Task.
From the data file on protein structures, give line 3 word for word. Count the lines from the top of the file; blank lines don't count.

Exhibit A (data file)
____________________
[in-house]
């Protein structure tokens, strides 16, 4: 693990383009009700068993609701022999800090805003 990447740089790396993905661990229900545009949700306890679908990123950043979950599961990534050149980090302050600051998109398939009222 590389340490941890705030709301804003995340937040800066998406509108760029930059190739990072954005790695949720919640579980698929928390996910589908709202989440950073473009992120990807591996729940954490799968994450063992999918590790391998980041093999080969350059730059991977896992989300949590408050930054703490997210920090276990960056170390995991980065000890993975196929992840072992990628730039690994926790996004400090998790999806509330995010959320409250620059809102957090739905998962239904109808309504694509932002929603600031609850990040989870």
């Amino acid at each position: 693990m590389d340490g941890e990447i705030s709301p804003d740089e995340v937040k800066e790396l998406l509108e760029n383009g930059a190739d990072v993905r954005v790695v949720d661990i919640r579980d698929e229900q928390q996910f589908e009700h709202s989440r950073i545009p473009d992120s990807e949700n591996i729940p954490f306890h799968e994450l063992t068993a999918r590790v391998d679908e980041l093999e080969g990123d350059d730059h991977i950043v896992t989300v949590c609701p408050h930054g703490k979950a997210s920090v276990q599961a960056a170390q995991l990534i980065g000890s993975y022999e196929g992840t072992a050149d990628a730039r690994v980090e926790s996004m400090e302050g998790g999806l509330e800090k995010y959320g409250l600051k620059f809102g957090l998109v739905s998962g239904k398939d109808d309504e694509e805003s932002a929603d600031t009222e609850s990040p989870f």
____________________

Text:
């Amino acid at each position: 693990m590389d340490g941890e990447i705030s709301p804003d740089e995340v937040k800066e790396l998406l509108e760029n383009g930059a190739d990072v993905r954005v790695v949720d661990i919640r579980d698929e229900q928390q996910f589908e009700h709202s989440r950073i545009p473009d992120s990807e949700n591996i729940p954490f306890h799968e994450l063992t068993a999918r590790v391998d679908e980041l093999e080969g990123d350059d730059h991977i950043v896992t989300v949590c609701p408050h930054g703490k979950a997210s920090v276990q599961a960056a170390q995991l990534i980065g000890s993975y022999e196929g992840t072992a050149d990628a730039r690994v980090e926790s996004m400090e302050g998790g999806l509330e800090k995010y959320g409250l600051k620059f809102g957090l998109v739905s998962g239904k398939d109808d309504e694509e805003s932002a929603d600031t009222e609850s990040p989870f």